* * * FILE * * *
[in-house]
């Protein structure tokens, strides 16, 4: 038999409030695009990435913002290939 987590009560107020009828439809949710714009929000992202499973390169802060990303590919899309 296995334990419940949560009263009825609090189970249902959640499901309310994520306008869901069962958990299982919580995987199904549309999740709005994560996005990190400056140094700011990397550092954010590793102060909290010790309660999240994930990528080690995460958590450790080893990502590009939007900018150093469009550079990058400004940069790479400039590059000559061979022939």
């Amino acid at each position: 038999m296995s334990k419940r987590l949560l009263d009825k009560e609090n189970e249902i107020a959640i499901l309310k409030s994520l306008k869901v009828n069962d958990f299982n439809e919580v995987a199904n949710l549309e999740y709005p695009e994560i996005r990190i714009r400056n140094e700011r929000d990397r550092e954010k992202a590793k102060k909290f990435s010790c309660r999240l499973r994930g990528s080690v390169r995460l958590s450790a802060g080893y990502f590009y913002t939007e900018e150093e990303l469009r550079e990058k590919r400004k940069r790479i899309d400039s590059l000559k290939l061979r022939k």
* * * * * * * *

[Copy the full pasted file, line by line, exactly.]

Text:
[in-house]
């Protein structure tokens, strides 16, 4: 038999409030695009990435913002290939 987590009560107020009828439809949710714009929000992202499973390169802060990303590919899309 296995334990419940949560009263009825609090189970249902959640499901309310994520306008869901069962958990299982919580995987199904549309999740709005994560996005990190400056140094700011990397550092954010590793102060909290010790309660999240994930990528080690995460958590450790080893990502590009939007900018150093469009550079990058400004940069790479400039590059000559061979022939």
């Amino acid at each position: 038999m296995s334990k419940r987590l949560l009263d009825k009560e609090n189970e249902i107020a959640i499901l309310k409030s994520l306008k869901v009828n069962d958990f299982n439809e919580v995987a199904n949710l549309e999740y709005p695009e994560i996005r990190i714009r400056n140094e700011r929000d990397r550092e954010k992202a590793k102060k909290f990435s010790c309660r999240l499973r994930g990528s080690v390169r995460l958590s450790a802060g080893y990502f590009y913002t939007e900018e150093e990303l469009r550079e990058k590919r400004k940069r790479i899309d400039s590059l000559k290939l061979r022939k």